The Big Interview With Nikki Pope, Nvidia’s Head of AI and Legal Ethics

The New York Times lawsuit against OpenAI for copyright infringement cast a shadow over the industry at the end of 2023. This case has raised serious questions about the legality and moral implications of training artificial intelligence (AI) models on intellectual property.

In response to this case, Techopedia contacted Nikki Pope, Head of AI and Legal Ethics at Nvidia, to find out what she sees as the key legal trends to watch following the NYT lawsuit.

This includes a brief look at some of the top risks presented by AI, how enterprises can respond to the uncertainty over copyright, such as best practices to mitigate exposure, and a potential “existential risk” presented by the technology.

About Nikki Pope

Nikki Pope, NvidiaNikki Pope is an attorney, educator, and award-winning author. Her career spans decades in advertising, product management, marketing, securities law, legal education, filmmaking, criminal justice advocacy, and tech ethics.

She currently leads the Trustworthy AI Initiative at NVidia. Prior to joining NVidia, Nikki was the managing director of the High Tech Law Institute at Santa Clara University School of Law.

Before HTLI, she was a corporate attorney at Cooley LLP and a trial attorney at the US Department of Justice. Nikki has held leadership roles at large corporations, including American Express, Comcast, and J. Walter Thompson, and has worked with a number of tech startups as an advisor and an employee.

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Key Takeaways

  • Nikki Pope from Nvidia discusses key ethical AI trends, including risks such as defamation through AI-generated false information and potential issues related to Equal Employment Opportunity Commission regulations.
  • The New York Times lawsuit against OpenAI is a live demonstration of the concerns about the legal and moral implications of training AI models on intellectual property.
  • We also discuss the Federal Trade Commission’s involvement in AI regulation and the importance of addressing biases in AI models.
  • Pope emphasizes the need for AI accessibility in various languages and communities and advocates for responsible AI practices and safety protocols.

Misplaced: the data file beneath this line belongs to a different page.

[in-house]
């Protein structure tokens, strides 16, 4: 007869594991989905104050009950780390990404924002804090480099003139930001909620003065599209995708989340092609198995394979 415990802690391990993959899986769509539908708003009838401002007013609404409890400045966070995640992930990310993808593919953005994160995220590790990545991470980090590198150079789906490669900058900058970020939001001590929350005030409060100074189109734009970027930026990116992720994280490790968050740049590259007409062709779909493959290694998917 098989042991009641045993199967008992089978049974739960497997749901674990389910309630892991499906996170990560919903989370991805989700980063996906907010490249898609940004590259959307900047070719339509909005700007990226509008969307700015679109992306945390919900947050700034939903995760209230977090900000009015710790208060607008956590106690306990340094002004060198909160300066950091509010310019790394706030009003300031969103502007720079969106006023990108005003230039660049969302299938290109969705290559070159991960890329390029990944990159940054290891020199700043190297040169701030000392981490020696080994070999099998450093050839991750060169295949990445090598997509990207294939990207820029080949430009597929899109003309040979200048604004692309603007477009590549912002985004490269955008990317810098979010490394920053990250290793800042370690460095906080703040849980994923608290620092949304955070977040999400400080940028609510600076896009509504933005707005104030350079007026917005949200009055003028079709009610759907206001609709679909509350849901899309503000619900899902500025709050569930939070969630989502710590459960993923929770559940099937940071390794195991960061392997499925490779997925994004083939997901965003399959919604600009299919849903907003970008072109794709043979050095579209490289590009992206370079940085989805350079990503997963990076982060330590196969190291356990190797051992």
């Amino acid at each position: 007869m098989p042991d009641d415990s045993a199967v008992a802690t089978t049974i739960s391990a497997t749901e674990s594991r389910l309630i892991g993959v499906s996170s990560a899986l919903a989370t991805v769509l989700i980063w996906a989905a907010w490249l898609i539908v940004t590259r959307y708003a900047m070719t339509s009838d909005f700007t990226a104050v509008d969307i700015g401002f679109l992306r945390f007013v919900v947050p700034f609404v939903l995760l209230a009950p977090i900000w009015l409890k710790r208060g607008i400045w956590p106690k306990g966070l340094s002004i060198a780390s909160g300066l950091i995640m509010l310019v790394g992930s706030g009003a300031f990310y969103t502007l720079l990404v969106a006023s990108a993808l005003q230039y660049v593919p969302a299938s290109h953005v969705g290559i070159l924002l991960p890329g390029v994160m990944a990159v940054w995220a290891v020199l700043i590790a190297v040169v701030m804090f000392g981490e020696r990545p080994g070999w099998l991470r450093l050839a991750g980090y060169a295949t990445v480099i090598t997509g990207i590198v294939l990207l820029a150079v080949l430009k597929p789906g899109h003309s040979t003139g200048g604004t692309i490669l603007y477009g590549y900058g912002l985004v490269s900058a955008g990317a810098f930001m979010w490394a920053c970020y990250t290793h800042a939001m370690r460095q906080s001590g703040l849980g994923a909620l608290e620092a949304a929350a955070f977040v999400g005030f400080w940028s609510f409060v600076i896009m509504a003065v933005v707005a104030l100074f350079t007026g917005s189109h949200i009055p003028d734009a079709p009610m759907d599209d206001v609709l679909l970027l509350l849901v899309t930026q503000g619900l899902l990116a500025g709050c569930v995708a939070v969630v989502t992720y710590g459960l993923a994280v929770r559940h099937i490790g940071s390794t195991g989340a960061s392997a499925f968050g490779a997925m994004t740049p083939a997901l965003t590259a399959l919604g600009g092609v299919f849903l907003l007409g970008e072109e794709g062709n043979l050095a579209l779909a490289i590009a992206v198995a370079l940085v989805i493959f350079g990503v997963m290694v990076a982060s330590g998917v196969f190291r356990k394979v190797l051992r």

AI Ethics and the New York Times vs. OpenAI Lawsuit

Q: What do you see as the biggest legal risks surrounding Large Language Models (LLMs) in 2024 following the New York Times lawsuit? 

A: It’s important to remember that existing laws on intellectual property, product liability, data privacy, and other areas also apply to AI. It will be interesting to see how plaintiffs argue their position within the context of the applicable existing law.

The New York Times complaint filed against Microsoft and OpenAI alleging copyright infringement is an example of this because the Times alleges that the defendants illegally used its content to train AI models and now compete with the Times to create new content and produce content that copies NYT articles.

Another potential legal risk is the creation of false information that defames an individual. In April 2023, a chatbot wrongly accused a law professor of sexual assault.

The chatbot described a trip that the law professor had not taken where the sexual assault allegedly took place and even referenced a Washington Post article that doesn’t exist.

If the law professor were to bring a case for defamation, a key question would be where the liability lies if the chatbot’s output is deemed defamatory. Is it the company that deployed the chatbot? Is it the person who input the prompt that generated the defamatory content?

Companies that use LLMs for workflow, such as drafting letters of recommendation, may run afoul of Equal Employment Opportunity Commission regulations regarding employment discrimination.

Last year, a study found that certain chatbots were biased in how they described potential workers in recommendation letters, labeling men “listeners” and “thinkers” while framing women as “beauty” and “grace.”

In 2018, Amazon stopped using an AI-powered resume review tool that showed bias against hiring female applications. Likewise, when companies use AI for recruiting, they must be mindful of whether their AI treats different groups adversely because of a characteristic like gender or race.